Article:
Zoom Video Communications skyrocketed when the coronavirus pandemic necessitated remote working and learning. But Microsoft doubled down on creating competitive features for Microsoft Teams, and then promoting its videoconferencing and collaboration software to companies and organizations in need. When Zoom was temporarily sidelined by security issues, Microsoft saw its opportunity to step in. In New York City’s school district, for example, Microsoft established 110,000+ Teams while Zoom usage was on pause.
The Wall Street Journal reports that, “the pandemic has supercharged a battle over the future of business computing, pitting Microsoft against a growing list of rivals.” Chief executive Satya Nadella declared Teams will be “a new operating system that would serve as a hub for the company’s more famous products such as Word, Excel and PowerPoint.” Companies that pay for Office 365 also get Teams.
Competitors Slack and Zoom have free versions, with business-centric paid versions starting at $6.67 per person per month on Slack and $14.99 per host per month on Zoom.
As competition has heated up, “some rivals say Microsoft has deployed sharp-elbowed business tactics.” “They want to kill us, as opposed to have a great product and make customers happy,” said Slack chief executive Stewart Butterfield. Microsoft 365 corporate vice president Jared Spataro said simply, “we intend to compete and win.”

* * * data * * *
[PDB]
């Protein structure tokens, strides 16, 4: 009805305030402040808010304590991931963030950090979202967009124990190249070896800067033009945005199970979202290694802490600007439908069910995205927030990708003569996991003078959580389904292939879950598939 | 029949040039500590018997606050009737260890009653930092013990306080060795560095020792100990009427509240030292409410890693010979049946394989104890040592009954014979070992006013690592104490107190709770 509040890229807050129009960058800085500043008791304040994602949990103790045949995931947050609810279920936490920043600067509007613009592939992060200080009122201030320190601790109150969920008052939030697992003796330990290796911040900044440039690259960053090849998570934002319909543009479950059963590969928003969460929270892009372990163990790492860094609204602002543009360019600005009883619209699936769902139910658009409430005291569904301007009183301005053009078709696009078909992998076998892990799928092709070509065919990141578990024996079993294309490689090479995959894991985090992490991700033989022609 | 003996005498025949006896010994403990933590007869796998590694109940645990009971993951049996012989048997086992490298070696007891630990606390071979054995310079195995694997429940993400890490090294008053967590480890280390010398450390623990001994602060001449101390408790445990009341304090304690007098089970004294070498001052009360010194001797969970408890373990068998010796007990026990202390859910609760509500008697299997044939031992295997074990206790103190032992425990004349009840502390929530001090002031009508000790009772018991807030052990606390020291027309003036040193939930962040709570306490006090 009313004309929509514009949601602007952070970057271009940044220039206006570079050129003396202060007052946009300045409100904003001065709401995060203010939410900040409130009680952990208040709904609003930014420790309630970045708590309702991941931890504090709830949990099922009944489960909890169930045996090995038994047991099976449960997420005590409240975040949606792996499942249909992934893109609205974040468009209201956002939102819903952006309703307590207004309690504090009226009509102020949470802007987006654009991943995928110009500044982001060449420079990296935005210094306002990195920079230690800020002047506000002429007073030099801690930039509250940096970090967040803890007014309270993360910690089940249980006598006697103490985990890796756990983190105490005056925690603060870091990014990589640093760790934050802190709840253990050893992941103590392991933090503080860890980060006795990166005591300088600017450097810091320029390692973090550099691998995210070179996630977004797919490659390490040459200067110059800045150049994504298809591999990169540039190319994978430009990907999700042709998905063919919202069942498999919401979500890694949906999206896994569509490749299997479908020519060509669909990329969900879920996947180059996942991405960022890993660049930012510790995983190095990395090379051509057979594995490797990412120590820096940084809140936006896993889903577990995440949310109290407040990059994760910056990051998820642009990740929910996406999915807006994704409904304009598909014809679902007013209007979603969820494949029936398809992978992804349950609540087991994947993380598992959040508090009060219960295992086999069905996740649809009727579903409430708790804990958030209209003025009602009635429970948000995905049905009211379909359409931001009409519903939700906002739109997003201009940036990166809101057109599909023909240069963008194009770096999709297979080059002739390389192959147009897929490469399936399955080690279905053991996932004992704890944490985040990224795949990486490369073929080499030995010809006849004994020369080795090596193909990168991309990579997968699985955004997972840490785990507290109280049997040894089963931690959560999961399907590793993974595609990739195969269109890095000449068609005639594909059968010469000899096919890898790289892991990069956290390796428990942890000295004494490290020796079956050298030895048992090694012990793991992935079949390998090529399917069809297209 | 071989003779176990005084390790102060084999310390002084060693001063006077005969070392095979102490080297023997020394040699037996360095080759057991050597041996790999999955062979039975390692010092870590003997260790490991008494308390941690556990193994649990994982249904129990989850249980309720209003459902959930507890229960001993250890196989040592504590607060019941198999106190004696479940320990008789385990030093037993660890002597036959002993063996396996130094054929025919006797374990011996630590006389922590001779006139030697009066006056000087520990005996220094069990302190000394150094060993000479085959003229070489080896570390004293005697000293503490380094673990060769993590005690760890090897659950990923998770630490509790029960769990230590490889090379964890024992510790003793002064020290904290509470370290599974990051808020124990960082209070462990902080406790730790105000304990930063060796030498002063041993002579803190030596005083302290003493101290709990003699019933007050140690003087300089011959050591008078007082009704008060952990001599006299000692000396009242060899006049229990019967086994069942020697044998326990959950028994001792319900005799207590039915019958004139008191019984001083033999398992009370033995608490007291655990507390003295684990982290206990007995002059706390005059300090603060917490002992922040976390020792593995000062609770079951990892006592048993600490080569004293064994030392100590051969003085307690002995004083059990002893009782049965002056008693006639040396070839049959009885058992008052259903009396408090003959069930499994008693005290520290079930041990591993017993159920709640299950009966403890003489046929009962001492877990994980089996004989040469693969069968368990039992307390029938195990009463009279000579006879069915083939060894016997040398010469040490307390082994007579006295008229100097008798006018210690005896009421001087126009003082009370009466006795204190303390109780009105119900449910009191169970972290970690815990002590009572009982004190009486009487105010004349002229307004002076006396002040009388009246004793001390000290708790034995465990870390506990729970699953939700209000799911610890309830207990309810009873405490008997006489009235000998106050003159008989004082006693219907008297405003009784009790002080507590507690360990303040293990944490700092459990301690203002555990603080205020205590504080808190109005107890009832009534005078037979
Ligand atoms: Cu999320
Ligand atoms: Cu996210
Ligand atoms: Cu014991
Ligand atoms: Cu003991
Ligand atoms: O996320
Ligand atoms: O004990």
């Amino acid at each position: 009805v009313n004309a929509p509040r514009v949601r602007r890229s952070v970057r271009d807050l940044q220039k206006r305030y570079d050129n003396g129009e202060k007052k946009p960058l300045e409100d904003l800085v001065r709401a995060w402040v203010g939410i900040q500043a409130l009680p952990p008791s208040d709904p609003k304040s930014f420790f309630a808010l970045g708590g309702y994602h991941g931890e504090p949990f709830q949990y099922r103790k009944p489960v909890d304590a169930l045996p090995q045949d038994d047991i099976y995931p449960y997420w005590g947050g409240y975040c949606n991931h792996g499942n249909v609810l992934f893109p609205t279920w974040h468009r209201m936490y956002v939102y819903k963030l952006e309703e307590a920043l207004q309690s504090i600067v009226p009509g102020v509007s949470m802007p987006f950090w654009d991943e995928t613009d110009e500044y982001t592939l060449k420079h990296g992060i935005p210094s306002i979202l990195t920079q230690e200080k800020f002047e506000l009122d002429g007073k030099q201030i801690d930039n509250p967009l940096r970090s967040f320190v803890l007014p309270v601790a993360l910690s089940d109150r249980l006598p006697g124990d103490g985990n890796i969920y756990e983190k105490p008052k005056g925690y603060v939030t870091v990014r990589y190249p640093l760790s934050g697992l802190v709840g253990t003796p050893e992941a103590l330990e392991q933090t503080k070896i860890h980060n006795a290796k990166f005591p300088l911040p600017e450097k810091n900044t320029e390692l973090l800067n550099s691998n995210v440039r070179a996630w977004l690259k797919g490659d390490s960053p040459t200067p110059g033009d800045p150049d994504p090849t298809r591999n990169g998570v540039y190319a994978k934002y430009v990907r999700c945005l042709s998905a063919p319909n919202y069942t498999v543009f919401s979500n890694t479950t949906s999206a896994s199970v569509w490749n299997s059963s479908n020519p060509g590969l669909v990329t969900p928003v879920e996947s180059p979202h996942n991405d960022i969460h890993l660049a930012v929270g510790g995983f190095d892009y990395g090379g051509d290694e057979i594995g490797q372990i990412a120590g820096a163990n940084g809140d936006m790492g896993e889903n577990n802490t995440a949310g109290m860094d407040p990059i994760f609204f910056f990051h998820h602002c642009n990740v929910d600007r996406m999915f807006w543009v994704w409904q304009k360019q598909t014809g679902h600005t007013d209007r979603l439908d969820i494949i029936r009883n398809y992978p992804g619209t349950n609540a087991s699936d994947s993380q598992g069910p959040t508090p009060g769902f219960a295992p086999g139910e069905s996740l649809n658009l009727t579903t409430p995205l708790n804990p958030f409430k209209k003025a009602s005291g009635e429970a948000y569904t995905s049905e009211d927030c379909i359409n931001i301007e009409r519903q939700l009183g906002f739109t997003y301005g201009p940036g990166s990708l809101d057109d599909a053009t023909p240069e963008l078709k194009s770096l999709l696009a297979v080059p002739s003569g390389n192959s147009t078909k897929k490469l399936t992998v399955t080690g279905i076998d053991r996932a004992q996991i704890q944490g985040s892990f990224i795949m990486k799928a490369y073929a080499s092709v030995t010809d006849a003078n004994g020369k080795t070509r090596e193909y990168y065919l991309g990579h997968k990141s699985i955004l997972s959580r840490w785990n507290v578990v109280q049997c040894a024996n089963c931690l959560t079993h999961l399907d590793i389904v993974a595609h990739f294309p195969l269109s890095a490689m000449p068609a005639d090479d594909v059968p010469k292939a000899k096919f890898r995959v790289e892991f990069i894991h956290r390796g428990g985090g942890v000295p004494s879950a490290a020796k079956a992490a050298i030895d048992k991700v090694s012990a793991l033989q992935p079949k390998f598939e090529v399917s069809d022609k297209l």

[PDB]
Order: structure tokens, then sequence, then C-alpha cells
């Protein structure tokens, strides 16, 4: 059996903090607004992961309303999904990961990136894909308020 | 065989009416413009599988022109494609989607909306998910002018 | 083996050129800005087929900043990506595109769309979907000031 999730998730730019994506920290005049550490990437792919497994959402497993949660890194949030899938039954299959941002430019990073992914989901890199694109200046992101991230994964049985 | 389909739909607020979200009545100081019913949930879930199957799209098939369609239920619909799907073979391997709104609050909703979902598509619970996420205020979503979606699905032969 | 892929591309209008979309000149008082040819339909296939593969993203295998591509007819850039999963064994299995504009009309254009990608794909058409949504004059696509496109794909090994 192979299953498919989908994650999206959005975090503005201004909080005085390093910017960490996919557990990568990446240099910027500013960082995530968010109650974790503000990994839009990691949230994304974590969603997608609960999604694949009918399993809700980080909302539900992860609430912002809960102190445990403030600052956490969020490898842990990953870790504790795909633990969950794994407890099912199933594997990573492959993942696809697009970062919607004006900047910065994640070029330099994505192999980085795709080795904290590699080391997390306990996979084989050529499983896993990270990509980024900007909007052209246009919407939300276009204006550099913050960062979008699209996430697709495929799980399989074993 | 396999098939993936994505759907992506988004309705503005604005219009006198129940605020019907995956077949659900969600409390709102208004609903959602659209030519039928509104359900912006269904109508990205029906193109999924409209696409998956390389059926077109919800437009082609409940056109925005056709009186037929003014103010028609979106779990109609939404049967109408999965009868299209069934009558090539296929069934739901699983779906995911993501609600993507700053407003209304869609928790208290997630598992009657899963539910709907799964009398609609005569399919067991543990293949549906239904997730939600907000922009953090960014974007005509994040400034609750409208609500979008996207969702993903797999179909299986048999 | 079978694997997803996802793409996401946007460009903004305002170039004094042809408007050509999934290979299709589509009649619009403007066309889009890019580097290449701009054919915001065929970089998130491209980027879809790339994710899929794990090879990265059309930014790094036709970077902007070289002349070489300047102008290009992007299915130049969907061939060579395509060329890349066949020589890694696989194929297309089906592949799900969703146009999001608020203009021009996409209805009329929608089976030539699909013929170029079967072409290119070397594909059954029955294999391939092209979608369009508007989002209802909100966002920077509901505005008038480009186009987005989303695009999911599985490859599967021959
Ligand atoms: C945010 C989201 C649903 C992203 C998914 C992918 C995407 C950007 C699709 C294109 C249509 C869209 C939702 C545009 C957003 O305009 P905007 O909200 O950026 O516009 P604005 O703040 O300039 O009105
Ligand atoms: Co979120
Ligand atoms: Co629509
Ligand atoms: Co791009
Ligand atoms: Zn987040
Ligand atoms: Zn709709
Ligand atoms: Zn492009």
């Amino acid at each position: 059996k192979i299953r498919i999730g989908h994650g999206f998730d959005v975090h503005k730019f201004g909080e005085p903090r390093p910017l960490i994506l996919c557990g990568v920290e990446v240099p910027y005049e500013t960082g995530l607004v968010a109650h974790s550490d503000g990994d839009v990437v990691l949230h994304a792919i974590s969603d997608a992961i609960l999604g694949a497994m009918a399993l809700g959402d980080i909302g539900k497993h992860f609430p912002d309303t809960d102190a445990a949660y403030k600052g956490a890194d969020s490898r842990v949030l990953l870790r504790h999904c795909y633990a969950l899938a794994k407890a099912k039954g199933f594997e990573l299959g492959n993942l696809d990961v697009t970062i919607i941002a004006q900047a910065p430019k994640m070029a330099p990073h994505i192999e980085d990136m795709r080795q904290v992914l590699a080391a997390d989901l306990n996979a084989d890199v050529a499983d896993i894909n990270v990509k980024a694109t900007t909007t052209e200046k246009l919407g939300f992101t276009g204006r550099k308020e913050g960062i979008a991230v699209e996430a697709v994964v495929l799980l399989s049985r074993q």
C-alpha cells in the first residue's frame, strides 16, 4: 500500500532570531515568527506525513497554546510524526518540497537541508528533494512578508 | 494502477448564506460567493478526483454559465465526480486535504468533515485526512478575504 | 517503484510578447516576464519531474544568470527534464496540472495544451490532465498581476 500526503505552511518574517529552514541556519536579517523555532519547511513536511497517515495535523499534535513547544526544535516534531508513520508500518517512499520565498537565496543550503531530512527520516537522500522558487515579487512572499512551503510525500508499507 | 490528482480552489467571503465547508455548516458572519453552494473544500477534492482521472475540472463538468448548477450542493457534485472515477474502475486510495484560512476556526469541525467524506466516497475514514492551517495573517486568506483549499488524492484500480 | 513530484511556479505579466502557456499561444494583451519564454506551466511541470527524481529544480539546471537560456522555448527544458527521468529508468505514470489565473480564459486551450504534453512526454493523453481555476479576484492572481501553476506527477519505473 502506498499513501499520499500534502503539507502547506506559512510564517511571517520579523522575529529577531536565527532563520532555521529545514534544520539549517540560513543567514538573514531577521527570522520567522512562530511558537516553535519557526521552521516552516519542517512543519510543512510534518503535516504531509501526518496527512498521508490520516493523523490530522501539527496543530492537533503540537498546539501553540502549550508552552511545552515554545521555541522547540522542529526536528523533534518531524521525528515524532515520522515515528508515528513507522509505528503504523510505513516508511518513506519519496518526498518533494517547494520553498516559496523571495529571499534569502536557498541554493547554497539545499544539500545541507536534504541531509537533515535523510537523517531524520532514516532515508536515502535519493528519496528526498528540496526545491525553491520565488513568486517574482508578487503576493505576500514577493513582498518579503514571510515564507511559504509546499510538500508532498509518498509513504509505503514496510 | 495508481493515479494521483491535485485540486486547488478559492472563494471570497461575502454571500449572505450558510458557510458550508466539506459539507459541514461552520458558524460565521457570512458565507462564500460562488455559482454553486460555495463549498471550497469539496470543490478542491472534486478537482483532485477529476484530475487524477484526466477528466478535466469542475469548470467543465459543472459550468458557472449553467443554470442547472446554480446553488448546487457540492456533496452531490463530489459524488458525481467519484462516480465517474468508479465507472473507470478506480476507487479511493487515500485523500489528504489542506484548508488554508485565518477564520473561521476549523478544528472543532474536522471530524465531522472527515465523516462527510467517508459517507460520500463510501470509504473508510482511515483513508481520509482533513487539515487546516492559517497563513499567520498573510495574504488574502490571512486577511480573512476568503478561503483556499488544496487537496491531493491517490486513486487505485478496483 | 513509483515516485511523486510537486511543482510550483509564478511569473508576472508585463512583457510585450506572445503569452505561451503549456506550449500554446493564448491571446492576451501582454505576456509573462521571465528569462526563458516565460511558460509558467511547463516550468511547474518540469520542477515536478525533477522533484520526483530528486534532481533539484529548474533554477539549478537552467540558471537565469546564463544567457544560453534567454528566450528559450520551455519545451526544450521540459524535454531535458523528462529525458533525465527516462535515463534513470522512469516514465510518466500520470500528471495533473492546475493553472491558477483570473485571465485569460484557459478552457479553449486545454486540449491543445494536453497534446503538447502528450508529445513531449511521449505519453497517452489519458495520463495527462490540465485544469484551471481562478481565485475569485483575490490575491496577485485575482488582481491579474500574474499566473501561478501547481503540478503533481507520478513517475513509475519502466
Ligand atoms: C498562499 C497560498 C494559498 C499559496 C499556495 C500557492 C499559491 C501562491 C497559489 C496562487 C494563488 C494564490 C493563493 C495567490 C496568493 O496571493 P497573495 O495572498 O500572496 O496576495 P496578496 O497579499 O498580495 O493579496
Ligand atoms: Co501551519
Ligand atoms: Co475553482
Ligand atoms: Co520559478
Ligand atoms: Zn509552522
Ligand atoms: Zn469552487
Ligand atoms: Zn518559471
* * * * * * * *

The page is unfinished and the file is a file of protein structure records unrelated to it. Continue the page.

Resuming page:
In April, Microsoft said that, “Teams had grown to 75 million daily users, more than double its early March figure … [and] on one day, it logged 4.1 billion meeting minutes.” In the same month, Zoom “had 300 million daily participants across its paid and free services … up from 10 million at the end of last year.”
Slack had a 40 percent increase in customer growth halfway through its quarter, compared with the prior two quarters. Facebook also debuted Messenger Rooms and, on April 29, Google made Google Meet, its videoconferencing tool, free to all.
Bloomberg reports that Zoom sales skyrocketed in the quarter ending April 30, and the company “expects the trend to continue the rest of the year and projected that revenue and profit will leapfrog investors’ earlier expectations.” “A shift in work culture triggered by the COVID-19 pandemic urges corporations to pull forward adoption of cloud-based videoconferencing tools,” said Bloomberg Intelligence analyst Boyoung Kim.
Zoom suggested that “sales in the current quarter will be as much as $500 million,” and chief financial officer Kelly Steckelberg noted that “revenue in the third and fourth fiscal quarters should be consistent with that performance.” For this fiscal year, Zoom expects “to generate as much as $1.8 billion … which is almost triple the size of the business last year.” According to data compiled by Bloomberg, “analysts, on average, estimated $930.8 million.”
Zoom also stated that, “its potential market has expanded beyond an estimate of $43 billion by 2022 made by analyst IDC, according to a 2019 regulatory filing.” The company has 769 corporate clients “that have spent more than $100,000 on Zoom’s products over the last 12 months, about double from a year earlier.”
Steckelberg said the company “will sell its Phone software and Rooms hardware products to existing customers, while chief executive Eric Yuan “vowed not to rely on advertising to make money from its legions of free users.”